Motion to Dismiss
In order to maintain an action under the Fourteenth Amendment against a nominally "private" party, the plaintiff is required to establish that the defendant's allegedly unconstitutional act or acts constituted *1144 "state action." This state action requirement may be satisfied if either of two conditions is met. First, state action may be found where "there is a sufficiently close nexus between the State and the challenged action of the regulated entity so that the action of the latter may be fairly treated as that of the State itself." Jackson v. Metropolitan Edison Co., 419 U.S. 345, 351, 95 S. Ct. 449, 453, 42 L. Ed. 2d 477 (1974). See Moose Lodge No. 107 v. Irvis, 407 U.S. 163, 176, 92 S. Ct. 1965, 32 L. Ed. 2d 627 (1972); Hollenbaugh v. Carnegie Free Library, 545 F.2d 382, 383 (3d Cir. 1976); Broderick v. Associated Hospital Service, 536 F.2d 1, 4 (3d Cir. 1976). Second, state action is present where the state and the defendant have entered into a symbiotic relationship, in which the state has "so far insinuated itself into a position of interdependence with [the defendant] that it must be recognized as a joint participant in the challenged activity. . . ." Burton v. Wilmington Parking Authority, 365 U.S. 715, 725, 81 S. Ct. 856, 862, 6 L. Ed. 2d 45 (1961). See Jackson v. Metropolitan Edison Co., supra, 419 U.S. at 357-358, 95 S. Ct. 449, 453, 42 L. Ed. 2d 477 (1974). Moose Lodge No. 107 v. Irvis, supra, 407 U.S. at 175, 92 S. Ct. 1965; Hollenbaugh v. Carnegie Free Library, supra, 545 F.2d at 383, 385; Broderick v. Associated Hospital Service, supra, 536 F.2d at 4 n. 15.
An examination of the original complaint reveals no allegations that the Commonwealth of Pennsylvania in any way fostered or encouraged, via regulation or otherwise, the termination of plaintiff's employment by defendant. The question that remains, therefore, is whether there exists a symbiotic relationship between defendant and the Commonwealth of Pennsylvania. Plaintiff relies on the allegation that the security guard who barred him from reentering the premises was licensed by the Commonwealth of Pennsylvania. That fact alone is patently insufficient to support a finding of state action under the symbiotic relationship test. Accordingly, defendant's motion to dismiss the original complaint will be granted.
Motion to Amend
"[I]t is clear that the Court need not grant a motion to amend if the complaint, as amended, could not withstand a motion to dismiss." Bernstein v. National Liberty International Corp., 407 F. Supp. 709, 715 (E.D.Pa.1976). Since, for the reasons stated below, we do not believe that the proposed amended complaint could withstand a motion to dismiss, the motion to amend the complaint and to add Leeds as a party defendant will be denied.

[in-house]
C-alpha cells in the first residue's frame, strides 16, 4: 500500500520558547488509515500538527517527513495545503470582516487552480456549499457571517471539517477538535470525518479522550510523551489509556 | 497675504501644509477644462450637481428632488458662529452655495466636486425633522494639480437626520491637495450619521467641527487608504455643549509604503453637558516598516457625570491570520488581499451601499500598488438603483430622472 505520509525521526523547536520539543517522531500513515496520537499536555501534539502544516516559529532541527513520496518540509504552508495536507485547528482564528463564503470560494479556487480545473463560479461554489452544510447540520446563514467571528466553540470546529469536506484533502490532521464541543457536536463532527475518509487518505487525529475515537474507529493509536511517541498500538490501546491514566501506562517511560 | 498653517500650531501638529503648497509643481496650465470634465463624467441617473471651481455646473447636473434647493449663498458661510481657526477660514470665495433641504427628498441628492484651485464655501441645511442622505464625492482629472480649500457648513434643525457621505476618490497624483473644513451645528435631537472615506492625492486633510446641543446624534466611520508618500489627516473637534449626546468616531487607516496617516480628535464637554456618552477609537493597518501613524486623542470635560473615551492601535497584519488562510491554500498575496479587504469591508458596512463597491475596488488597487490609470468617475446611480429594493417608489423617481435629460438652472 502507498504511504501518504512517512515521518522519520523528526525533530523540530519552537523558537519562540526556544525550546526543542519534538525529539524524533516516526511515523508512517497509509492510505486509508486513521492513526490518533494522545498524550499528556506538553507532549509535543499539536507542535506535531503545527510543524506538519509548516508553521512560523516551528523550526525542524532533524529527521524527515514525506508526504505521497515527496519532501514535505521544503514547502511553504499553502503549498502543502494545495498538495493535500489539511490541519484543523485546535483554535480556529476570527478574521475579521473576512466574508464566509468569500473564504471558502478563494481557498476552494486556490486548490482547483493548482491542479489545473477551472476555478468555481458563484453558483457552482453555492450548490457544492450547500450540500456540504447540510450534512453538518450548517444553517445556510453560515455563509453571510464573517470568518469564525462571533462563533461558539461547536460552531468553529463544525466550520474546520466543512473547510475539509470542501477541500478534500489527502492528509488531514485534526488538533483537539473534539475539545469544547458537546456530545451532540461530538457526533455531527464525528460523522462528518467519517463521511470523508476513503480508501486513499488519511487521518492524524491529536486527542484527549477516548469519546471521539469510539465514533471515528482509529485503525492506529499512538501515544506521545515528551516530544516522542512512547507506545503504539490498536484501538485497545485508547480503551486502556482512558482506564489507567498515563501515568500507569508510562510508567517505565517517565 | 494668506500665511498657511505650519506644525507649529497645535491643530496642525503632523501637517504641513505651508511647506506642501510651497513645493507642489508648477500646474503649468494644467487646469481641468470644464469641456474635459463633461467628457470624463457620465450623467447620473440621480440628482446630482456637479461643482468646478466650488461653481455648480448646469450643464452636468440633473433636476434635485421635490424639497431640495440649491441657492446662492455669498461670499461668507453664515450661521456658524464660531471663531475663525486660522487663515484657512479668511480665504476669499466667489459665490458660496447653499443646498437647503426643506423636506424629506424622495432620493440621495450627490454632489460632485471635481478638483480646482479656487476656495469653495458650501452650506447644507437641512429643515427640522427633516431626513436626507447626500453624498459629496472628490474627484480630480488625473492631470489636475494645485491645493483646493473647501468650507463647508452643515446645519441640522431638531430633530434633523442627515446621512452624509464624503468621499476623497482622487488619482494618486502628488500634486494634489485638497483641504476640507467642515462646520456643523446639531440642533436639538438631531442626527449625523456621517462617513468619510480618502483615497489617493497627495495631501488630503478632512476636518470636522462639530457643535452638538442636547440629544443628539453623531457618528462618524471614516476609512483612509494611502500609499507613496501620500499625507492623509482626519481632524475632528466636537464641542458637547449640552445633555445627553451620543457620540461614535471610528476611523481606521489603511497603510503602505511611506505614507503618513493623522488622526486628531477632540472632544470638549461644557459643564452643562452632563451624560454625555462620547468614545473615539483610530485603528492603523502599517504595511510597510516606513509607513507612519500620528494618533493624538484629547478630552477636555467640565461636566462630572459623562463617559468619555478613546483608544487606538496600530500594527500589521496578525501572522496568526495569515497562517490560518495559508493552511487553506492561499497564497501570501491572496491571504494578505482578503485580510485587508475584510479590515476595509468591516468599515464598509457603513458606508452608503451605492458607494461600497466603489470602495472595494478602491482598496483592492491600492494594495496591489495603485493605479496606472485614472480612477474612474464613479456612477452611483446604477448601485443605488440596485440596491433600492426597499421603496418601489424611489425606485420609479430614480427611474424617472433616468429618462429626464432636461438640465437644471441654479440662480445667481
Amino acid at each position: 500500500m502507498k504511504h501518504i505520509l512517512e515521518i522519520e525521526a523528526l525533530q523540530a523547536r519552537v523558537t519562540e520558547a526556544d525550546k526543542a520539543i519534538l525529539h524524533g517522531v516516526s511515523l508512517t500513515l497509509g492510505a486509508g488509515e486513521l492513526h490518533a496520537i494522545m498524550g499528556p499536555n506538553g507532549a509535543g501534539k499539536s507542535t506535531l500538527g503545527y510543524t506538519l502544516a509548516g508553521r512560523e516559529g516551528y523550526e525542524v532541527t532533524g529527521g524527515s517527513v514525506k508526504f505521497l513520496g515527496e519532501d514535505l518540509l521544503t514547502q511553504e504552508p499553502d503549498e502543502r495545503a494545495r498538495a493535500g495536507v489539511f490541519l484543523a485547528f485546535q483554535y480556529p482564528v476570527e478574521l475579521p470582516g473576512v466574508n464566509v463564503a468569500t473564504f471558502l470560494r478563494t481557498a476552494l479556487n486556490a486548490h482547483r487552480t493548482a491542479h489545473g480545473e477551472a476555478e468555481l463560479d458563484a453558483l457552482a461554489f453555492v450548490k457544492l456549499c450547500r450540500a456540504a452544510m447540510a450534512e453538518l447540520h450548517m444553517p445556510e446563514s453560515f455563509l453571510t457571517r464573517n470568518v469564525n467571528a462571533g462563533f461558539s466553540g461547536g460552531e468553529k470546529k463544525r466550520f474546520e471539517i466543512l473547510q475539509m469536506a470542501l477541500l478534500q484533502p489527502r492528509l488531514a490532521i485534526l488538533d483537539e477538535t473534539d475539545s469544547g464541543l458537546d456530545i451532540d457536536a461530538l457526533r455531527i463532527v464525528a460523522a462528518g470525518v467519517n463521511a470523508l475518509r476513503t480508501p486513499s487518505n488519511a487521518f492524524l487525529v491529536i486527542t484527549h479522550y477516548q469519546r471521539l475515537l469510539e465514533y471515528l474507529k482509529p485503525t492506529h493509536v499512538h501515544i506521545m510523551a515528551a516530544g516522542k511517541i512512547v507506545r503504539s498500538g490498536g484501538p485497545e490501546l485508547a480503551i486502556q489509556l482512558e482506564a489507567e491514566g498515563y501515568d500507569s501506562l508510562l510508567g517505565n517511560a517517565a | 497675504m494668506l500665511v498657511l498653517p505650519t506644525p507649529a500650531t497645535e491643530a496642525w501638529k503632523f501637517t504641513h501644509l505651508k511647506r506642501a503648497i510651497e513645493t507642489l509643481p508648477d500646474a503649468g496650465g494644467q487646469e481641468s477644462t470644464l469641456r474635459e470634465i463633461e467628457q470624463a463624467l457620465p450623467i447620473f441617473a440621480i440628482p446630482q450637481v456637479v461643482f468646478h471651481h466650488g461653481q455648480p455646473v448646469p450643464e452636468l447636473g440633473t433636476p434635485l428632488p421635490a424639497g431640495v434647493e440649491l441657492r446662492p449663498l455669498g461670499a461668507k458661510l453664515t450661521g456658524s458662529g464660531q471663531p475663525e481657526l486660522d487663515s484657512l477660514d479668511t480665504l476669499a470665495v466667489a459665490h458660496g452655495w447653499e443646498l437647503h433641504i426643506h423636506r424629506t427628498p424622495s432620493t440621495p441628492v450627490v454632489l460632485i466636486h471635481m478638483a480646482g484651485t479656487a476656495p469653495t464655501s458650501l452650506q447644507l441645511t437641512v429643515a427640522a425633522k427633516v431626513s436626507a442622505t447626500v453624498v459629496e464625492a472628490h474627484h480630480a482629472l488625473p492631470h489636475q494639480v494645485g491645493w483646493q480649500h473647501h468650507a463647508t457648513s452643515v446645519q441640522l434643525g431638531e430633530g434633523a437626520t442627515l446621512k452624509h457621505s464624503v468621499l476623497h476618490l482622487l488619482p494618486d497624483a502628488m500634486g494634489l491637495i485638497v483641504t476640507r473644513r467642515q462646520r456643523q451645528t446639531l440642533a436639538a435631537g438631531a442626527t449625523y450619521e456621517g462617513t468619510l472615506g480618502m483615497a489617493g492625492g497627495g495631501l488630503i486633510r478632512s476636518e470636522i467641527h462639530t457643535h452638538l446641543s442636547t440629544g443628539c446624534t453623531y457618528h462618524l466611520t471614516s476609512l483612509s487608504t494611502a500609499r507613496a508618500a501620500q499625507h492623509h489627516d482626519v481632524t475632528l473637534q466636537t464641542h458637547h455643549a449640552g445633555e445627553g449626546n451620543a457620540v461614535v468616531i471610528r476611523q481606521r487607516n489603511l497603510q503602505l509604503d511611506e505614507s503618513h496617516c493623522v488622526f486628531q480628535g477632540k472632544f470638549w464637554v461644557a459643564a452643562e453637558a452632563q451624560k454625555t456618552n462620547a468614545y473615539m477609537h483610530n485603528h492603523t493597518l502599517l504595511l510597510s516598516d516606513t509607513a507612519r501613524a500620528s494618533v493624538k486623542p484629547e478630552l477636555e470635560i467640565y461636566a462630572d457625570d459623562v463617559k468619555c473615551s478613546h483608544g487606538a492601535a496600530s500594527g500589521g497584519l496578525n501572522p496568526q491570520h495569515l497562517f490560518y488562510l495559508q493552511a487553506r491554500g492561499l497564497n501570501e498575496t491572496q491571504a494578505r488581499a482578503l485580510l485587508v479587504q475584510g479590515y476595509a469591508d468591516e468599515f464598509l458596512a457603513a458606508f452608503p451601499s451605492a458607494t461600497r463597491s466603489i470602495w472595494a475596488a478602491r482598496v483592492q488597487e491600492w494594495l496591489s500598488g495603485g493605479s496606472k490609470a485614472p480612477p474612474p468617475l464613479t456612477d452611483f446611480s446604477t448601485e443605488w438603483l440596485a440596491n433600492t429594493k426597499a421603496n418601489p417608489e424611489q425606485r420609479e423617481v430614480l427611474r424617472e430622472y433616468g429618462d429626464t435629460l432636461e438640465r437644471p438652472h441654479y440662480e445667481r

With respect to that portion of the proposed amended complaint which alleges that plaintiff was deprived of both a property right and a liberty interest, in violation of the Fourteenth Amendment, and his right to free speech, in violation of the First Amendment, it is clear that, for the reasons already discussed, those allegations would have to be dismissed for failure to establish the requisite state action. Furthermore, even if we allowed plaintiff to add Leeds as a party defendant, the alleged constitutional violations would still have to be dismissed for lack of state action. Accordingly, the motion to amend the *1145 complaint to restate the "property cause of action" and to add the "liberty and free speech causes of action," and the motion to add Leeds as a party defendant with respect to those causes of action, will be denied with prejudice.
There are two remaining allegations in the proposed amended complaint which must be considered. First, as previously quoted, it alleges that, "[i]n terminating [his] employment, Defendants acted in contravention of . . . the Agreement between Leeds and Northrup Company, Inc., and the Professional Engineers and Scientists Association (PESA), which provides for employee grievances . . .." We assume that, by the above allegation, plaintiff is contending that he was discharged from employment by Bloor and Leeds in violation of a collective bargaining agreement. Second, also as previously quoted, plaintiff alleges that, "[i]n terminating [his] employment, Defendants acted in contravention of Pennsylvania common law, which permits an employee with an employment contract for an indefinite term to seek modification of that contract without limitation . . . ." Without attempting, at this time, to characterize exactly what cause of action plaintiff is attempting to articulate, it is at least clear that it is a state cause of action, presumably based upon Pennsylvania law.